Published reports have failed to detect significant benefit for antibiotic prophylaxis in part because the children studied possess varying risks for UTI. Prevention of UTI is most successful when the child exhibits efficiency of voiding and elimination. Clinical practice in pediatric urology advocates use of antibiotic prophylaxis in children with vesicoureteral reflux. Reflux should be suspected in children with hydroureter, multicystic renal dysplasia, ureteral duplication, and ureterocele.
William R. Strand, MD, Division of Pediatric Urology, University of Texas Southwestern Medical Center, Dallas
(1.) Jodal U, Lindberg U. Guidelines for management of children with urinary tract infection and vesico-ureteric reflux. Recommendations from a Swedish state-of-the-art conference. Swedish Medical Research Council. Acta Paediatr Suppl 1999; 88:87-89.
(2.) Elder JS, Peters CA, Arant BS Jr, et al. Pediatric Vesicoureteral Reflux Guidelines Panel summary report on the management of primary vesicoureteral reflux in children. J Urol 1997; 157:1846-1851.
(3.) Practice parameter: the diagnosis, treatment, and evaluation of the initial urinary tract infection in febrile infants and young children. American Academy of Pediatrics. Committee on Quality Improvement. Subcommittee on Urinary Tract Infection. Pediatrics 1999; 103:843-852.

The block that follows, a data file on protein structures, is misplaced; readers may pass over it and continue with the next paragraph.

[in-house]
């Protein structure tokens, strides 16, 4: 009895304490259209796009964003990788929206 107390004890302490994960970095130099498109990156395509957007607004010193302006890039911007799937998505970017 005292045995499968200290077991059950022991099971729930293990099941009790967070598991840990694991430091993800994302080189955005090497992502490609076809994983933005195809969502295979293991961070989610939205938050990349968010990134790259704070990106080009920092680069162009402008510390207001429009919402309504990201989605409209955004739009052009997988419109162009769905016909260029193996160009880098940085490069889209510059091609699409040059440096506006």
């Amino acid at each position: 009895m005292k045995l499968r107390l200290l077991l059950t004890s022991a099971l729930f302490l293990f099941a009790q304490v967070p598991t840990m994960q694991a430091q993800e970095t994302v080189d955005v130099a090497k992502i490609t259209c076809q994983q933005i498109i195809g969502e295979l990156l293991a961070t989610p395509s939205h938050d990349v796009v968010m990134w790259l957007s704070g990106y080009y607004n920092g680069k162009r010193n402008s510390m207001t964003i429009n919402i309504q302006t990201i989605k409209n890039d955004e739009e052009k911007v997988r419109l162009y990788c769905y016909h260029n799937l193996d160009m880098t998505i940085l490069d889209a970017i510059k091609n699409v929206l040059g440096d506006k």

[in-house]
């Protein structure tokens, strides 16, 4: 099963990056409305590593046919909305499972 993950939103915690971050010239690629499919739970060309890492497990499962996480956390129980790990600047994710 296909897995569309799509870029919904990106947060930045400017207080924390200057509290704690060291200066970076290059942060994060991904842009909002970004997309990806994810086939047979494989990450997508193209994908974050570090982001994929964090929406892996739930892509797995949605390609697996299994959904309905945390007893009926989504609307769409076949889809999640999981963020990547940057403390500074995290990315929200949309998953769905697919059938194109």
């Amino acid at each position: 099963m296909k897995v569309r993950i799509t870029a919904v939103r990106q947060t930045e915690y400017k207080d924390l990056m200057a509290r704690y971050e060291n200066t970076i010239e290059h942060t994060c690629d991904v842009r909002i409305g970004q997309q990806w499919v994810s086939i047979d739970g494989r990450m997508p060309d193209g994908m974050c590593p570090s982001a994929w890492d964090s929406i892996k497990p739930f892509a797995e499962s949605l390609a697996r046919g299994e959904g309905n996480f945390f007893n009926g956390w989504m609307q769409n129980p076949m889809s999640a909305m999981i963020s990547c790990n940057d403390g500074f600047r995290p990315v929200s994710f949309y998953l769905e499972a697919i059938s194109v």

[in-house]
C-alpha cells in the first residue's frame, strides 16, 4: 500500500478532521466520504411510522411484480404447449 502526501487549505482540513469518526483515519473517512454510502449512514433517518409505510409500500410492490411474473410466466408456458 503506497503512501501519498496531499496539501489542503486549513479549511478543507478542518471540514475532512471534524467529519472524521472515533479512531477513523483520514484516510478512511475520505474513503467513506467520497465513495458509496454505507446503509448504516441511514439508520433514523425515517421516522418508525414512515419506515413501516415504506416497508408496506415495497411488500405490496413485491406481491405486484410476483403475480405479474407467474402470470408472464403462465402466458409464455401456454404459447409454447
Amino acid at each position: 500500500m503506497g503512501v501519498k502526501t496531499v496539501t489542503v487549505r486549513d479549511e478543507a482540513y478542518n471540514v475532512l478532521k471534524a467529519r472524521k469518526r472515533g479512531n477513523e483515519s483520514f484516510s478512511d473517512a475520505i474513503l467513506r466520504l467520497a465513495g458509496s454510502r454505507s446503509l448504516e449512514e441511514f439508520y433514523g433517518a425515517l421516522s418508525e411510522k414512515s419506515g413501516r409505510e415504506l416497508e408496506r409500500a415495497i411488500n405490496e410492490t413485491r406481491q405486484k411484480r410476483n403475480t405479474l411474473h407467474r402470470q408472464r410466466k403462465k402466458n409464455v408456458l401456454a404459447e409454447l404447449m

(4.) Hoberman A, Charron M, Hickey RW, Baskin M, Kearney DH, Wald ER. Imaging studies after a first febrile urinary tract infection in young children. N Engl J Med 2003; 348:195-202.
(5.) Williams G, Lee A, Craig J. Antibiotics for the prevention of urinary tract infection in children. A systematic review of randomized controlled trials. J Pediatr 2001; 138:868-874.
(6.) Bollgren I. Antibacterial prophylaxis in children with urinary tract infection. Acta Paediatr Suppl 1999; 88:48-52.
(7.) Le Saux N, Pham B, Moher D. Evaluating the benefits of antimicrobial prophylaxis to prevent urinary tract infections in children: a systematic review. CMAJ 2000; 163:523-529.
(8.) Morton SC, Shekelle PG, Adams JL, et al. Antimicrobial prophylaxis for urinary tract infection in persons with spinal cord dysfunction. Arch Phys Med Rehabil 2002; 83:129-138.
(9.) Ghiro L, Cracco AT, Sartor M, Comacchio S, Zacchello G, Dall'Amico R; Veneto Urinary Tract Infection Study Group. Retrospective study of children with acute pyelonephritis. Evaluation of bacterial etiology, antimicrobial susceptibility, drug management and imaging studies. Nephron 2002; 90:8-15.
(10.) Evidence based clinical guideline for children with first UTI, Health Policy and Clinical Effectiveness Program. Cincinnati, Ohio: Cincinnati Children's Hospital Medical Center; 1999. Available at: www.cincinnatichildrens.org/ svc/dept-div/health-policy/ev-based/uti.htm. Accessed on May 5, 2004.
(11.) Allen UD, MacDonald N, Fiute L, Chan F, Stephen D. Risk factors for resistance to "first-line" antimicrobials among urinary tract isolates of Escherichia coli in children. CMAJ 1999; 160:1436-1440.